Steady progress: As of spring 2019, 11.8% of Canada’s land and freshwater is conserved, according to the Canadian Parks Council. Photo from the Toronto Star.
Canada has acknowledged that Indigenous knowledge is invaluable and that the success of the biodiversity targets is dependent on meaningful collaboration between all levels of government and Indigenous groups. As such, their contributions are spread amongst all of the goals. In addition, of course, to the two dedicated to the improvement of Indigenous rights to the environment (Targets 12 and 15). Representatives from First Nations, Inuit or Métis peoples also participate as members of the Canadian delegation during meetings with the CBD and directly influence current and future plans as advisors.
What better way to combat extinction than by increasing biodiversity? Through the UN’s CBD, the international community is committing to a more sustainable and hopeful future by working towards improving global biodiversity levels. As the country with the second largest landmass and a reputation for natural beauty, Canada has its work cut out. Deadline aside, we need to look further than just the completion of the targets. Securing Canada’s environmental future will take long-term planning — some of which was established through the targets and commitment, as well as partnerships with Indigenous groups. After all, Canada has a lot to protect. It will take a lot of work to adapt to the changing environment, but our future depends on it.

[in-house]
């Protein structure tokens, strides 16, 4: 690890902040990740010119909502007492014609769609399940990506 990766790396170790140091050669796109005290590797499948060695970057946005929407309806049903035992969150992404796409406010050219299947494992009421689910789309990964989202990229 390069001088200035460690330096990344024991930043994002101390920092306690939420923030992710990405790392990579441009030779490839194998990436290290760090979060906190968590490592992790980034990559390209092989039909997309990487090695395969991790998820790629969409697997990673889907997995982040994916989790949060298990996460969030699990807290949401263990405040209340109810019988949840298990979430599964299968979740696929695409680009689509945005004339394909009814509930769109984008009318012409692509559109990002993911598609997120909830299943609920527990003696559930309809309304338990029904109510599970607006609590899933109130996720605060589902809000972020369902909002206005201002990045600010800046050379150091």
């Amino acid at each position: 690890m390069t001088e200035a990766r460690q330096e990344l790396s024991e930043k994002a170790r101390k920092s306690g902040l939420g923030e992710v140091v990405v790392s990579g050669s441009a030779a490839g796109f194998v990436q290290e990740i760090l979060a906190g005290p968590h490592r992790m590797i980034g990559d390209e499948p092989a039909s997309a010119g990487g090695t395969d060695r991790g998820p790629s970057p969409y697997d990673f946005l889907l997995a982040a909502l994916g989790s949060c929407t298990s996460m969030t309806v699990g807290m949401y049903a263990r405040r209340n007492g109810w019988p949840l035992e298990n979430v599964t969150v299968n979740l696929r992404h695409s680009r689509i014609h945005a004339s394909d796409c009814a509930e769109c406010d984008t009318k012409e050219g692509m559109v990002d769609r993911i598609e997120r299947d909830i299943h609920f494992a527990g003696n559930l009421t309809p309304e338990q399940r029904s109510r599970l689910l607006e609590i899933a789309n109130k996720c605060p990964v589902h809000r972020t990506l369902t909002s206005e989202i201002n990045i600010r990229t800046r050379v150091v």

McCall, R. (2019). Human actions are putting the survival of a million species on the line. IFL Science. Retrieved from: https://www.iflscience.com/plants-and-animals/human-actions-are-putting-the-survival-of-a-million-species-on-the-line/